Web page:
Best of luck with your Mandarin!

  • Anonymous

    Benny,  go raibh maith agat as é sin a roinnt linn. An chuid is mó de dhaoine, is dócha go stopann siad ag foghlaim nuair a airíonn siad deacair é.

    Mura mhiste leat, seo áit ar scríobh mé maidir le hobair go dian: http://www.bitesizeirishgaelic.com/blog/speaking-irish-hard-work/ . I bhfocail Steve Pavlina:

    “The greater your capacity for hard work, the more rewards fall within
    your grasp. The deeper you can dig, the more treasure you can
    potentially find…”

  • http://www.facebook.com/jonathan.shock Jonathan Shock

    Still hugely impressed with how you’re doing here! I know that you don’t believe in comparing language difficulties, but it does seem that this challenge is, for you, the hardest/most frustrating that I’ve followed your progress on. Would that be fair to say, and does this experience change how you feel about the reality (not necessarily the usefulness) of comparing the ease of learning certain languages (clearly on an individual basis)? I still believe that the major hurdle in language learning is motivation but I also see that there exist intrinsic, specific difficulties from language to language.

    • http://www.fluentin3months.com/ Benny Lewis

      I definitely am NOT changing my position on the language difficulties question.

      My frustration stems the fact that I’m aiming for a tough target in a tight deadline (I haven’t blogged about the last month rush to fluency ever, only ever attempting 3 months to fluency before in Czech, and needing to stop at the 2 month point for financial reasons), which would be stressful no matter what language it was, from annoying internet trolls, cultural adjustment issues, depressing weather (which at least is conductive for lots of studying) etc.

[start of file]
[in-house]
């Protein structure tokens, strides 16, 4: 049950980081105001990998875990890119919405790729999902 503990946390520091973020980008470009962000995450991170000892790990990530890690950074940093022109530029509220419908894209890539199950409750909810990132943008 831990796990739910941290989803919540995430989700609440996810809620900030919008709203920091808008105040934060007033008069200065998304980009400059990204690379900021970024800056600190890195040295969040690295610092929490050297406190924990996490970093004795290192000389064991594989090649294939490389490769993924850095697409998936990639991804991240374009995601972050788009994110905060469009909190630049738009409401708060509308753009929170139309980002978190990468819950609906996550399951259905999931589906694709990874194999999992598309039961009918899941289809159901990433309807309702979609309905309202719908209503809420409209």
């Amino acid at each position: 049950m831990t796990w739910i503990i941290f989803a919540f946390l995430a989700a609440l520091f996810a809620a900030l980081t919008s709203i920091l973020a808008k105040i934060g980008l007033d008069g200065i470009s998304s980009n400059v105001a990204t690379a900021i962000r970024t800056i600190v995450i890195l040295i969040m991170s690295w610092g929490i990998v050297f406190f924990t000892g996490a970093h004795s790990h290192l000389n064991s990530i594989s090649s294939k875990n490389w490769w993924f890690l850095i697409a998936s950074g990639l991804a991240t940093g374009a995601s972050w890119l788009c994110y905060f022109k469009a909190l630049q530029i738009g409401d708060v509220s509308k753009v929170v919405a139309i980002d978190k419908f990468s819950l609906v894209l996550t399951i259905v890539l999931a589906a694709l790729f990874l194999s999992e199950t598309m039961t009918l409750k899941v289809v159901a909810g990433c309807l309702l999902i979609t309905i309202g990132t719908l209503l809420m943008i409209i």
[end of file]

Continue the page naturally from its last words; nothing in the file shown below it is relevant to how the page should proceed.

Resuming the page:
I’ll be writing about the “difficulty” of Chinese in great detail later. It’s one of the most straightforward and logical languages I’ve ever dealt with, with so many shortcuts that I’m amazed experienced learners haven’t written about, or at least made it easy for me to find.

      But that doesn’t change the fact that what I’m aiming for is a high objective that requires incredible focus and dedication, no matter what the language is.

      • http://www.facebook.com/jonathan.shock Jonathan Shock

        Cheers for the response. I absolutely agree that there are many very logical and somewhat simple facets to Chinese. I’ll be extremely keen to hear about the shortcuts you’ve learned. I can see that people have been giving you a ridiculously hard time on the videos, expecting fluency after a month. I Look forward to hearing your summary of the whole experience…

  • http://www.lifelafiesta.com Rajith Vidanaarachchi

    It’s natural to be difficult than your other language objectives. You have been learning a new script, new tones, etc. And almost completely different vocabulary.

    What’s your idea on learning languages across different language families?

    I’d love to see your view on this.. maybe you’ll have a post about it after finishing the three months.!

    Good luck!

  • Geraldo Figueras

    Hey Benny, I’m from Brazil, fluent in portuguese (doh), english and spanish, B1 in french and decided to dive deeply in japanese after reading some of your posts (great stuff, btw!)

    What I’m curious about is if you’re like that while learning different things besides new languages. I mean, do you go all “no pain on gain” with new jobs, new hobbies, sports or whatever? Or is it something you usually apply only with languages?

    Cheers mate!